Security researchers Paul Moore discovered several security flaws in Eufy’s security cameras, including uploading facial recognition imagery to the AWS cloud without encryption. Additionally, Moore demonstrated that this data is stored alongside personally identifiable information and kept even after the original footage is deleted from the app.
His proof-of-concept further shows that while Eufy’s cameras are encrypted with 128-bit AES encryption, it’s only done with a simple key instead of a random string. He also claims that a web browser can access the video feed from the cameras by using the right URL, with no authentication required.
Moore uploaded a YouTube video on November 23 demonstrating that Eufy is uploading both the image captured from the camera and the facial recognition image. Additionally, the facial recognition image is stored with metadata, including his username, another user ID and the saved ID for his face.
When using a different camera with a different username and even a different home base to store the footage locally to trigger a motion event, the data sent to Eufy’s AWS servers was enough for the company to tag and link the facial ID to his picture.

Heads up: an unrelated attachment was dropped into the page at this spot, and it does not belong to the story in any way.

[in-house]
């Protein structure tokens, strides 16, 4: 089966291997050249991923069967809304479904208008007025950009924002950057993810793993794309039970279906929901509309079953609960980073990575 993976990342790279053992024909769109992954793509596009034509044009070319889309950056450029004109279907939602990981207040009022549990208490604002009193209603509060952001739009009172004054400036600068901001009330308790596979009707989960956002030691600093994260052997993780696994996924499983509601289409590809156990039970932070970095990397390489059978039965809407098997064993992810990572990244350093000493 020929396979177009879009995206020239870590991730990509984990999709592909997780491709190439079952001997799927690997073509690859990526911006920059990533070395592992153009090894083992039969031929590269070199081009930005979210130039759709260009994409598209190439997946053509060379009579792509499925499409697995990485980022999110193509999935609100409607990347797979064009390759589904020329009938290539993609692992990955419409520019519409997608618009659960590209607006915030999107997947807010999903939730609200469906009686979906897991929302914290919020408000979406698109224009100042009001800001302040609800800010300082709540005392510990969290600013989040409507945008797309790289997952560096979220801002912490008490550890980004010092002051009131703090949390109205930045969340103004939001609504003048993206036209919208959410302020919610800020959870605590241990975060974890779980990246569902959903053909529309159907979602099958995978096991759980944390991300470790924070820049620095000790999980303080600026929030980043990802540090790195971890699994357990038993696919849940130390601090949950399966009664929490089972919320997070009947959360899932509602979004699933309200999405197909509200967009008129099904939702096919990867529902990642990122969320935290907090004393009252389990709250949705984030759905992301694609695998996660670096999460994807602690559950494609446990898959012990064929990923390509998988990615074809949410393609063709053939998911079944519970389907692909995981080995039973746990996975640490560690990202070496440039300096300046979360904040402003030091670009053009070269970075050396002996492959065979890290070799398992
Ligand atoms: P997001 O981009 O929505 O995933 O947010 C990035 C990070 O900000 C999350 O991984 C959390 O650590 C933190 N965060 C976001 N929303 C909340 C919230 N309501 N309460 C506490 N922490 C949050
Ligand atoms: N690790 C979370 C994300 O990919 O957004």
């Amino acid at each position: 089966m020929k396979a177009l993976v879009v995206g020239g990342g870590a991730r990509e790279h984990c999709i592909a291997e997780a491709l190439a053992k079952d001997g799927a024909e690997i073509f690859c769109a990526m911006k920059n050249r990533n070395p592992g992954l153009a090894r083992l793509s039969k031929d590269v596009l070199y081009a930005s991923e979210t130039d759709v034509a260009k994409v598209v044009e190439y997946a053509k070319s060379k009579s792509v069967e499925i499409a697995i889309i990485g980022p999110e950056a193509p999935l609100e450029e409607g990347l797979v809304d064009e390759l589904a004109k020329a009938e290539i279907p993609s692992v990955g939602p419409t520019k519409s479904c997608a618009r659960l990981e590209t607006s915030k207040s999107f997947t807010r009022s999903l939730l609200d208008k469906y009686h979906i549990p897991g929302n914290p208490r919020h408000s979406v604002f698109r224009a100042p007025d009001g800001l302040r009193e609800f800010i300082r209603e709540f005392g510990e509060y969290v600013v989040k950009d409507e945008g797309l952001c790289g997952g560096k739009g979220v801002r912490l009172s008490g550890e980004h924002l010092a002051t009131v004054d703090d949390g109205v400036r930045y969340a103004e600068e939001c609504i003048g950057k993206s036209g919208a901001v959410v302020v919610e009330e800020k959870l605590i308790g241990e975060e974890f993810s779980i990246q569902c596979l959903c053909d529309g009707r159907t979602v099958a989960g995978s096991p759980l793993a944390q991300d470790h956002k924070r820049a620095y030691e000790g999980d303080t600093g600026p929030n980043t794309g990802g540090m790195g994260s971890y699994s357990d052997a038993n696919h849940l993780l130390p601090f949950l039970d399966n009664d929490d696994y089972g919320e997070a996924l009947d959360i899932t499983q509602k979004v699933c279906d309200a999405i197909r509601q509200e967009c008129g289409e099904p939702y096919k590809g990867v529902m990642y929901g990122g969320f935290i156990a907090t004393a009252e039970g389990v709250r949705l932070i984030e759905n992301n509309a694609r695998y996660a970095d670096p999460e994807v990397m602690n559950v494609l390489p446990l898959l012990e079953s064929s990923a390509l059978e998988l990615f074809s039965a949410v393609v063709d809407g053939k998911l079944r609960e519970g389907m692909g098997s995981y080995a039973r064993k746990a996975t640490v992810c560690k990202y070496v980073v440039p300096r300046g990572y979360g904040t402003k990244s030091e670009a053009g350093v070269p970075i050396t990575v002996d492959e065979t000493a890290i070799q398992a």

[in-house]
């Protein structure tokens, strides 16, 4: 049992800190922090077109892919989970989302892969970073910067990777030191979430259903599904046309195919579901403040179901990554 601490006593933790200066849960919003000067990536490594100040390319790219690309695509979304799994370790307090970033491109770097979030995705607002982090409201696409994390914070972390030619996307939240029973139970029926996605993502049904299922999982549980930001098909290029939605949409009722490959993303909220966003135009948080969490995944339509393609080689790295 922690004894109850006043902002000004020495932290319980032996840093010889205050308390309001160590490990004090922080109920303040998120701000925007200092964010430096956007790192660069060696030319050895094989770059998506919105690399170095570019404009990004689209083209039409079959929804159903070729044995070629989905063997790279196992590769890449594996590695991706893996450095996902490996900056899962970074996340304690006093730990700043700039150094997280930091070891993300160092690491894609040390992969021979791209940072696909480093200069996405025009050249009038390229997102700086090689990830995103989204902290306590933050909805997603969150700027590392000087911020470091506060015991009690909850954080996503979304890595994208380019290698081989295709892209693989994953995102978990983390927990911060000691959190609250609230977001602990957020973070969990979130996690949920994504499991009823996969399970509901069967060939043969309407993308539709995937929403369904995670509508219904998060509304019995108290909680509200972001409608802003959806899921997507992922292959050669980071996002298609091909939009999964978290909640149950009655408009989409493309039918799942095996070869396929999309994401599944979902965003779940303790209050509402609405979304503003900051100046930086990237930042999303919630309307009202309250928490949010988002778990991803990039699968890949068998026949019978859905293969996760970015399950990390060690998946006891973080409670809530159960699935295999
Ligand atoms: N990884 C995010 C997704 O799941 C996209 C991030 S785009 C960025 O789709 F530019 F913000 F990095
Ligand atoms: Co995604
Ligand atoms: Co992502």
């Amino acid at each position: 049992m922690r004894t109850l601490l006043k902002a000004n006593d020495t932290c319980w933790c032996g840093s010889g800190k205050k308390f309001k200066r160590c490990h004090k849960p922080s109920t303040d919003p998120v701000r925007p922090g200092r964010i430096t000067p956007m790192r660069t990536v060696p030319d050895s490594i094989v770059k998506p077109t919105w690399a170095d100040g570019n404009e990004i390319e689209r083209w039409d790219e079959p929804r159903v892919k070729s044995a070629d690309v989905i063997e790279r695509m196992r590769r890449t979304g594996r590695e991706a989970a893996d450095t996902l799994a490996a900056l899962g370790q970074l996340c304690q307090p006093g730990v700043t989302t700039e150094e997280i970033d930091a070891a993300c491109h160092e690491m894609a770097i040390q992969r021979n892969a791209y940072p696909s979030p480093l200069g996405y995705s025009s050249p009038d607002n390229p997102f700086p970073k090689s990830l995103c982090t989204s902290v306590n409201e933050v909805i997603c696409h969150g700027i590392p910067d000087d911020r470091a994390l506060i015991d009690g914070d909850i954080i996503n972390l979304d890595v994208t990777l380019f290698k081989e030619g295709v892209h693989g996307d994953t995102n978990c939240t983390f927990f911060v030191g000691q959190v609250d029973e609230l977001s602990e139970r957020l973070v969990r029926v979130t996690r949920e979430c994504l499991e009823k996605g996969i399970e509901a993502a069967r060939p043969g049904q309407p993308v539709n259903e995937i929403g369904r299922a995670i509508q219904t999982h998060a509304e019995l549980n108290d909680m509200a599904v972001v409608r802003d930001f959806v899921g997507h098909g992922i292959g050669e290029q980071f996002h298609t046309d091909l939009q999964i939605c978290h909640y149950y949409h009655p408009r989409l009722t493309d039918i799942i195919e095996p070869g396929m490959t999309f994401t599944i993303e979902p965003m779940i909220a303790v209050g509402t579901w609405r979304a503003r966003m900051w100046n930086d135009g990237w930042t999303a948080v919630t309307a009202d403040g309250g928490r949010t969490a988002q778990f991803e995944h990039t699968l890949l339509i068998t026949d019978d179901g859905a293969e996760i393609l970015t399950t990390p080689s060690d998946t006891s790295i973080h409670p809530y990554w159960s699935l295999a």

Finally, Moore claimed to have been able to live stream the footage from his Eufy doorbell camera without any authentication but did not create a proof-of-concept due to any possible misuse. Instead, he chose to inform Eufy directly and has taken legal action against the company to ensure compliance.
Eufy says it’s a temp upload
In a statement to Android Central, Eufy claims that camera notifications are text only unless the user selects the option to display thumbnails along with the notification itself. The thumbnails are temporarily uploaded to its AWS servers, with server-side encryption, to be bundled with notifications, which does seem plausible considering notifications are handled server-side.
Although the company did not specify for how long these ‘temporary’ thumbnails are stored in the database, it did claim that its push notification practices comply with Apple Push Notification service and Firebase Cloud Messaging standards.
The company seems to have resolved some of the issues Moore found, already issuing a patch making it impossible to verify stored cloud data status by removing the network call and heavily encryption others to make it nearly impossible to detect. Overall, Eufy claims it’s making the following changes to improve communication on the subject:
- Push notification settings will be better explained to reflect that asking for images in notifications will require them to be temporarily stored in the cloud.
- The company will be more clear about using cloud storage for push notifications in its consumer-facing marketing materials.